By Carrie Mora
Homelessness among children is an issue that has been lamented throughout U.S. history. The number of homeless children reached a record high in 2013 with 2.5 million children, or one in 30 children, experiencing homelessness (Ziv, 2014). This number rose an astounding 8 percent from 2012 – 2013 (Ziv, 2014). These millions of children live on the streets, in vehicles, in shelters, in campgrounds or other transient housing, or “doubled-up” with non-family members, in housing that is over capacity and in unsafe conditions (Institute for Children, Poverty, and Homelessness). Data collection for these statistics is imperfect and incomplete because it is based on information obtained from the U.S. Department of Education (DOE), The U.S Department of Housing and Urban Development (HUD), and the U.S. Census Bureau (Institute for Children, Poverty, and Homelessness). The DOE data depends upon families enrolling children in school in order to acquire data, so many of the most at-risk children and families do not register and are not accounted for in the DOE numbers. Thus, it can be assumed that the actual numbers are higher than those reported. The HUD data is based on a “point-in-time” system, where the numbers are taken at one point in time instead of being a result of constant monitoring and data collection (Ziv, 2014). In addition, many homeless teens drop out of school prior to graduation, and they are not reflected in these numbers.
While children are incredibly resilient, and often able to bounce back from a short period of homelessness, homeless students are below average in reading and math by almost 30 percentage points. Falling behind in school can have far-reaching consequences when not properly addressed (Institute for Children, Poverty, and Homelessness). In addition, homeless children more likely to be hungry, suffer from poverty, poor nutrition, and poor or no access to healthcare and dental care. Homeless children are also twice as likely to be suspended or expelled or to repeat a grade as their peers who live in stable homes (Child Trends, 2015). The tragic fact is that 25 percent of homeless children have witnessed violence, and 50 percent suffer from anxiety and/or depression (Child Trends, 2015). Many homeless children live in an unstable environment without access to school supplies, books, internet access or a quiet environment in which to study. Homeless children often live with adults who are not invested in their education, and the children are frequently forced to drop out of school prior to graduation to earn money to pay for basic needs. Many homeless students have learning disabilities, and for many, English is their second language. These communication barriers prevent the children from receiving benefits, care, and employment that might otherwise be made available to them and that might improve their outlook (Institute for Children, Poverty, and Homelessness). It is imperative that homeless students be provided with the resources to combat learning disabilities and communication barriers in order to increase their chances of leading healthy and productive lives.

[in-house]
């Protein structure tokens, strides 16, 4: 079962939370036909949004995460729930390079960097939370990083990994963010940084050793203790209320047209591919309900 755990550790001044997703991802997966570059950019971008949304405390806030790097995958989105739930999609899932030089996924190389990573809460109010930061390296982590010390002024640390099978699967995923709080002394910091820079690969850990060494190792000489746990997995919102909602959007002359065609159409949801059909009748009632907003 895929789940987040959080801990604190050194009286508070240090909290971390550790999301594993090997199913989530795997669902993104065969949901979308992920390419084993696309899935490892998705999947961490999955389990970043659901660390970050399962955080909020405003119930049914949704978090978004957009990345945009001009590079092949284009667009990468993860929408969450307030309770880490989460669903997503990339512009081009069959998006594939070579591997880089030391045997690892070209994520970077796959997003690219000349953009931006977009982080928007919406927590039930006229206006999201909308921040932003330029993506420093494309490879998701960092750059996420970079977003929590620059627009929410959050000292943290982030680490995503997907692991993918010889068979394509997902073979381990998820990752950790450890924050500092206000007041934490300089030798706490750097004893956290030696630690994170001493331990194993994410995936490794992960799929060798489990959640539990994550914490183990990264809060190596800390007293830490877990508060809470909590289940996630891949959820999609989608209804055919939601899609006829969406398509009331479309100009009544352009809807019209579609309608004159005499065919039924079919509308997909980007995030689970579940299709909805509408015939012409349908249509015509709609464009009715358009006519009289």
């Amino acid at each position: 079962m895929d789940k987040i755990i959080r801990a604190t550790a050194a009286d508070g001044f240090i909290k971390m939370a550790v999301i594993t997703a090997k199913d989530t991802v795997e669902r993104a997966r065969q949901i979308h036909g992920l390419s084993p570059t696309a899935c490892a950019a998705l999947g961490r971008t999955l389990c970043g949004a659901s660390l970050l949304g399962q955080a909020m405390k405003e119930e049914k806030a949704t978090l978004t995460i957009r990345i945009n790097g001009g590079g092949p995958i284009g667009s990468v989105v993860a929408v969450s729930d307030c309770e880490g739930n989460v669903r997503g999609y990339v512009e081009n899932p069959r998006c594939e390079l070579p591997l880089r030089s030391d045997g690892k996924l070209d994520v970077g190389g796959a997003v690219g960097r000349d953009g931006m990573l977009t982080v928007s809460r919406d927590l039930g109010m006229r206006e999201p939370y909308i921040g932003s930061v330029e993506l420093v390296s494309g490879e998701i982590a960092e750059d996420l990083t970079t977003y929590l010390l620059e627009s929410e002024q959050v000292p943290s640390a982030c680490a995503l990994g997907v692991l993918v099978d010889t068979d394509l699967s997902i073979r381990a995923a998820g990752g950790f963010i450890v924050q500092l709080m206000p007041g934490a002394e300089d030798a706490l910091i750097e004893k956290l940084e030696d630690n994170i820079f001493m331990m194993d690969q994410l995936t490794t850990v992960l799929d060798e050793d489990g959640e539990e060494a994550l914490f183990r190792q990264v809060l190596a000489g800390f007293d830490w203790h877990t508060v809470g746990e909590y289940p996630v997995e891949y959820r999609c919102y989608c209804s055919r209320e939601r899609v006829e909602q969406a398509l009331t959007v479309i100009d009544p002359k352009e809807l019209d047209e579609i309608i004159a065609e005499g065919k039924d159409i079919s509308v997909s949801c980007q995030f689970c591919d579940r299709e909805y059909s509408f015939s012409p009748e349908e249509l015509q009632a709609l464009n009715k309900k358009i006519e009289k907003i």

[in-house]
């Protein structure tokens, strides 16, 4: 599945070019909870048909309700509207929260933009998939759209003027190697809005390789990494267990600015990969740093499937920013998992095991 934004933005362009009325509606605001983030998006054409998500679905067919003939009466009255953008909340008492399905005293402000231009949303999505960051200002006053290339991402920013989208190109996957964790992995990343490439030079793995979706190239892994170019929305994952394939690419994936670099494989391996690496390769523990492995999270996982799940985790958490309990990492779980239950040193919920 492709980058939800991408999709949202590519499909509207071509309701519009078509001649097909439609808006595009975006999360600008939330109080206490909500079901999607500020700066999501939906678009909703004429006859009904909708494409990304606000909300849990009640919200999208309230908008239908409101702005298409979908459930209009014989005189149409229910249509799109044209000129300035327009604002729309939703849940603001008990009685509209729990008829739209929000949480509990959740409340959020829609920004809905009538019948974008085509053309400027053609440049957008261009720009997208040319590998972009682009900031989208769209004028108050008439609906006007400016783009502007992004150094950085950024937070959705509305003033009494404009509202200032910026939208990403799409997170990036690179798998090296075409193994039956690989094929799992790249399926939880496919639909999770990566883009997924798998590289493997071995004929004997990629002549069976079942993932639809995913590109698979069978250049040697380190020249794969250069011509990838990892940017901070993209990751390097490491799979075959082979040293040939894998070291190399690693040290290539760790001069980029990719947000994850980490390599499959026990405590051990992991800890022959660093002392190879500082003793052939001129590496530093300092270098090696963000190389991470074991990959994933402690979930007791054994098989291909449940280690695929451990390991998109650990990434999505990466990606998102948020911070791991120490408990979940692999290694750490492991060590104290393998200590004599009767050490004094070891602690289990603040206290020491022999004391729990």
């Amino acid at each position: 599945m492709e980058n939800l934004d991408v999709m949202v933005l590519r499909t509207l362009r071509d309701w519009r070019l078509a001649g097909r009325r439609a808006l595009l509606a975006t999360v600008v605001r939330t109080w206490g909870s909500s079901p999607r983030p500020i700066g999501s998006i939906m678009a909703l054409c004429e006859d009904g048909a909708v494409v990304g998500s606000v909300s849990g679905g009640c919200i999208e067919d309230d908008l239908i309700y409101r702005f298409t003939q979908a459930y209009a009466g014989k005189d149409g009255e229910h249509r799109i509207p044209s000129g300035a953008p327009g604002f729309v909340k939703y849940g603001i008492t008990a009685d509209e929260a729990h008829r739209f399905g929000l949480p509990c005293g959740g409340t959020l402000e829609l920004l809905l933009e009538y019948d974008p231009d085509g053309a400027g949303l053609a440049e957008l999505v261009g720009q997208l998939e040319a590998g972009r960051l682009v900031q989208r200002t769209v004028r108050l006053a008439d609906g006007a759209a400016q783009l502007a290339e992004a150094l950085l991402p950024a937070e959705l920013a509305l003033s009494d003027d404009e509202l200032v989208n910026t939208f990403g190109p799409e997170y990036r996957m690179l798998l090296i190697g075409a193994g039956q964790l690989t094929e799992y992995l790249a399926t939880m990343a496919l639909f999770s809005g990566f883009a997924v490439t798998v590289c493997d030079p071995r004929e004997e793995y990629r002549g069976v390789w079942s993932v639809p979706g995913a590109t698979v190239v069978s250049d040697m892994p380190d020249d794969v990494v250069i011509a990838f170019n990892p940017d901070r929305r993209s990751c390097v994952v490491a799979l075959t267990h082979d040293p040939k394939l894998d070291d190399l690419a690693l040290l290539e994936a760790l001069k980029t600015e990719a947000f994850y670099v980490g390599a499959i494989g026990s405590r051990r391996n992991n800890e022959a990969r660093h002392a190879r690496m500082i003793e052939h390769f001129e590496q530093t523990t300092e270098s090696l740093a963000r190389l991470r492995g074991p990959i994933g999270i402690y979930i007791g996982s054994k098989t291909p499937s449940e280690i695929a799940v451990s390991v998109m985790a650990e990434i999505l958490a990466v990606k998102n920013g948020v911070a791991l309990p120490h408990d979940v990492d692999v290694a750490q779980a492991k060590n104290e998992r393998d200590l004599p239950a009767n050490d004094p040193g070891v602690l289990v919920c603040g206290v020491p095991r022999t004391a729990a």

While child homelessness is a national issue, it is especially visible in our home state, the Commonwealth of Virginia. According to Newsweek’s 2014 report, “Child Homelessness Reaches Historic High”, Virginia ranks 15th in homelessness (Ziv, 2014). In the year of 2014-15, 17,876 homeless students were documented in Virginia, accounting for 1.4 percent of the total State enrollment (Institute for Children, Poverty, and Homelessness).
As members of the JLNVB, we can assist by working with several of our Community Partners. Two outstanding examples of local organizations that work to prevent child homelessness and increase access to education and enrichment are Union Mission and ForKids. Union Mission provides individuals, including children, with emergency shelter, rehabilitation programs, food, and clothing. Union Mission has expanded in the past few years, establishing Hope Haven Children’s Home, and currently provides resources to more than 375 men, women, and children each day (Union Mission Ministries ).
ForKids was founded in the Ocean View area by Trinity Catholic Church more than 30 years ago in order to expand the church’s soup kitchen to a “Homeless Haven,” providing emergency shelter and services to homeless children and families. ForKids currently serves more than 47,500 individuals each year and is proud that 92 percent of families who have benefited from ForKids programs leave the shelter with appropriate housing (ForKids).
JLNVB has partnered with these two amazing organizations for years, and our members and support play an important part in their ability to help the neediest in our community.
Child Trends. (2015). Child Trends. Retrieved September 21, 2017, from Databank Indicator 2015: Homeless Children and Youth: https://www.childtrends.org/indicators/homeless-children-and-youth/
ForKids. (n.d.). ForKidsVA. Retrieved September 23, 2017, from ForKidsVA About Us: https://www.forkidsva.org/about-us/
Institute for Children, Poverty, and Homelessness. (n.d.). Idealist. Retrieved September 21, 2017, from Institute for Children, Poverty, and Homelessness, Virginia Statistics: http://www.icphusa.org/national/%EF%BB%BFvirginia-almost-18000-homeless-students-statewide/
National Center on Family Homelessness. (n.d.). American Institutes for Research. Retrieved September 23, 2017, from National Center on Family Homelessness: http://www.air.org/center/national-center-family-homelessness
Union Mission Ministries. (n.d.). Union Mission Ministries. Retrieved September 23, 2017, from About Us: https://www.unionmissionministries.org
Ziv, S. (2014, November 17). Newsweek. Retrieved September 23, 2017, from CHILD HOMELESSNESS IN U.S., REACHES HISTORIC HIGH: http://www.newsweek.com/child-homelessness-us-reaches-historic-high-report-says-285052